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Server Side Integration

Image Upload with PHP

The following example illustrates how to handle image upload on your server using PHP as a server-side language. For step by step explanation see image upload concept.

First, you need to pass to the Froala WYSIWYG HTML Editor, upon initialization, the URL where to upload the images. In our case it would be '/upload_image.php'.

  $(function() {
      // Set the image upload URL.
      imageUploadURL: '/upload_image.php',

      imageUploadParams: {
        id: 'my_editor'

Next, you have to store the image on your PHP server and return a JSON with a link field that contains the URL to the uploaded file. This is a basic example of how the "upload_image.php" file may look like. Please note that you may also need to create the uploads folder and set the right permissions to access it.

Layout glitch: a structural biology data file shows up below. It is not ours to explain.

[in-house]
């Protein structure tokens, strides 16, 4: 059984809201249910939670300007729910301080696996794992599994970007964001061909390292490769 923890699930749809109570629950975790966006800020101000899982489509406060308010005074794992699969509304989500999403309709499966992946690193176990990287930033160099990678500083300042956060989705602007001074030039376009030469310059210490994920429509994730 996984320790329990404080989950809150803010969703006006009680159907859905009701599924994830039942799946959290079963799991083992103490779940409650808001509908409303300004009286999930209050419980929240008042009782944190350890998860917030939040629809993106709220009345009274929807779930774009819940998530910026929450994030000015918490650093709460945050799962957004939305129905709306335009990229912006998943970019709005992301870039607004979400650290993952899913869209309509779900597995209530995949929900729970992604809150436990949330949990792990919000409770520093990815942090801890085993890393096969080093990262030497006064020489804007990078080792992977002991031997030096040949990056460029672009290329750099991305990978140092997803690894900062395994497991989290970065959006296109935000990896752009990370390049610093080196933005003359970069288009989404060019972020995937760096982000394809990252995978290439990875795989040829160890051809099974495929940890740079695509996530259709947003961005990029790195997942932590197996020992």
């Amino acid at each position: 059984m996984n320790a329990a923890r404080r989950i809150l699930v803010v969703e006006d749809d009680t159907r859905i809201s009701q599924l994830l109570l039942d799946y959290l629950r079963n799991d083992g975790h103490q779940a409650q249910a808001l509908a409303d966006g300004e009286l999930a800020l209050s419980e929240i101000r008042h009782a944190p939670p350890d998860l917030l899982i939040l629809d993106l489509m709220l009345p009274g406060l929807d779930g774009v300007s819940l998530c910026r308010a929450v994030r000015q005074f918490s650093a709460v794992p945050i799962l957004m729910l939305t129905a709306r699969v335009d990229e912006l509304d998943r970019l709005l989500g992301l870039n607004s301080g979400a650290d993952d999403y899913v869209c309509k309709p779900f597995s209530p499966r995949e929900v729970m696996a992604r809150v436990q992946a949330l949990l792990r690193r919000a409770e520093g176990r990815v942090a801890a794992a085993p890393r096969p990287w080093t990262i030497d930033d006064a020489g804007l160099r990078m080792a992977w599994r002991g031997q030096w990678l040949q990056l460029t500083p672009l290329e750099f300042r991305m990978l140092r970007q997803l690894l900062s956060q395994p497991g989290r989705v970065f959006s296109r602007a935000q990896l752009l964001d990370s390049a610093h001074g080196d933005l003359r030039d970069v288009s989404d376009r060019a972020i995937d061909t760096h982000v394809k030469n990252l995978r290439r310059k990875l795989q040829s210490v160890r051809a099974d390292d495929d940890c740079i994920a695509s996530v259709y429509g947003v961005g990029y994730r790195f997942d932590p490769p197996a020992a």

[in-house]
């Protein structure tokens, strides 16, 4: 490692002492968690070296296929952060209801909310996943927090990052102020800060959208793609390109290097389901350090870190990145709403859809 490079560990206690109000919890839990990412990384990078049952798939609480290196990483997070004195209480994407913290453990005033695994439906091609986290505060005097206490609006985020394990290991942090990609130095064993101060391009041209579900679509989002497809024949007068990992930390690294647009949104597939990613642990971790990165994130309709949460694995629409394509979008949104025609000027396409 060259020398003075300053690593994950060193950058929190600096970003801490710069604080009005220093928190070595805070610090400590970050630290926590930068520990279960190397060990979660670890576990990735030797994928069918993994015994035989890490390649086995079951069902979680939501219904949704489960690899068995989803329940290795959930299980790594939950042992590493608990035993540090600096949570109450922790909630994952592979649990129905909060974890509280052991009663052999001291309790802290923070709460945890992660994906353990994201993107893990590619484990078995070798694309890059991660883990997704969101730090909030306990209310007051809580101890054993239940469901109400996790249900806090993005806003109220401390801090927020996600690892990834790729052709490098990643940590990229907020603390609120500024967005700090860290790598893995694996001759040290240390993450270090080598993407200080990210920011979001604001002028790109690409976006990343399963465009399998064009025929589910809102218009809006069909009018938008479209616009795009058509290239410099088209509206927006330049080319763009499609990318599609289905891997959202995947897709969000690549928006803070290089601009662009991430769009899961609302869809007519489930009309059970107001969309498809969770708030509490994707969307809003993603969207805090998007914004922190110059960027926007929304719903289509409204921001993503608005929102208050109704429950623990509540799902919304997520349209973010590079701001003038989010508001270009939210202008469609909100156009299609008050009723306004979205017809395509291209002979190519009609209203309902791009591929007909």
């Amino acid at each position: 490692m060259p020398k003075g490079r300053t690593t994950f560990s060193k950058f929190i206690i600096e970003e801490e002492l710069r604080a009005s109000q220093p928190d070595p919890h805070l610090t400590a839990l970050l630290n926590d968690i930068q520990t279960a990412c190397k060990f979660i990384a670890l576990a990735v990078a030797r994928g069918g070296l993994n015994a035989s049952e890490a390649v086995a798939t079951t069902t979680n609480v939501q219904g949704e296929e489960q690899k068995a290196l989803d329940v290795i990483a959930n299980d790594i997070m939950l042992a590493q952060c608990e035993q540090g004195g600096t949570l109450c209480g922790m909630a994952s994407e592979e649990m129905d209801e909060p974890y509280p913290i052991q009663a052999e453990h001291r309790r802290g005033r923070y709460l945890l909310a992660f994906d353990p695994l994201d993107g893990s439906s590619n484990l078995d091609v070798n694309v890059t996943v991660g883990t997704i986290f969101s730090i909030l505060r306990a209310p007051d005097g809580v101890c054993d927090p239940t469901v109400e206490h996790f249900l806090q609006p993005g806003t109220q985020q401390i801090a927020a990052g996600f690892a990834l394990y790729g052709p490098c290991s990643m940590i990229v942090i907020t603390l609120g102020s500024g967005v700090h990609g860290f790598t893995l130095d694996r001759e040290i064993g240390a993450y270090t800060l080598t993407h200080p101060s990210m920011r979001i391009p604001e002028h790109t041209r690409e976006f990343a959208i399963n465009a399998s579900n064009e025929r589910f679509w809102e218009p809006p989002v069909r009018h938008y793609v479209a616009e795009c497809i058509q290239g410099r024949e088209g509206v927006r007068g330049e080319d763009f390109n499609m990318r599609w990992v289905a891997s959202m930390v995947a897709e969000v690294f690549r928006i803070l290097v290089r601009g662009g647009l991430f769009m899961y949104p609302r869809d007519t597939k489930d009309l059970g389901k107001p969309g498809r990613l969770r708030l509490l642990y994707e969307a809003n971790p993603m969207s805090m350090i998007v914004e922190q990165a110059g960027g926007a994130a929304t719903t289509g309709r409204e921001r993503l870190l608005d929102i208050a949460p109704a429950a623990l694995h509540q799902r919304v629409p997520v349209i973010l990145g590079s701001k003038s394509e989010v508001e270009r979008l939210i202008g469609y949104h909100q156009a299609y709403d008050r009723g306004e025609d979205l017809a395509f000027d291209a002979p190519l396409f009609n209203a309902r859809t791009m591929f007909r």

// Allowed extentions.
    $allowedExts = array("gif", "jpeg", "jpg", "png");

    // Get filename.
    $temp = explode(".", $_FILES["file"]["name"]);

    // Get extension.
    $extension = end($temp);

    // An image check is being done in the editor but it is best to
    // check that again on the server side.
    // Do not use $_FILES["file"]["type"] as it can be easily forged.
    $finfo = finfo_open(FILEINFO_MIME_TYPE);
    $mime = finfo_file($finfo, $_FILES["file"]["tmp_name"]);

    if ((($mime == "image/gif")
    || ($mime == "image/jpeg")
    || ($mime == "image/pjpeg")
    || ($mime == "image/x-png")
    || ($mime == "image/png"))
    && in_array($extension, $allowedExts)) {
        // Generate new random name.
        $name = sha1(microtime()) . "." . $extension;

        // Save file in the uploads folder.
        move_uploaded_file($_FILES["file"]["tmp_name"], getcwd() . "/uploads/" . $name);

        // Generate response.
        $response = new StdClass;
        $response->link = "/uploads/" . $name;
        echo stripslashes(json_encode($response));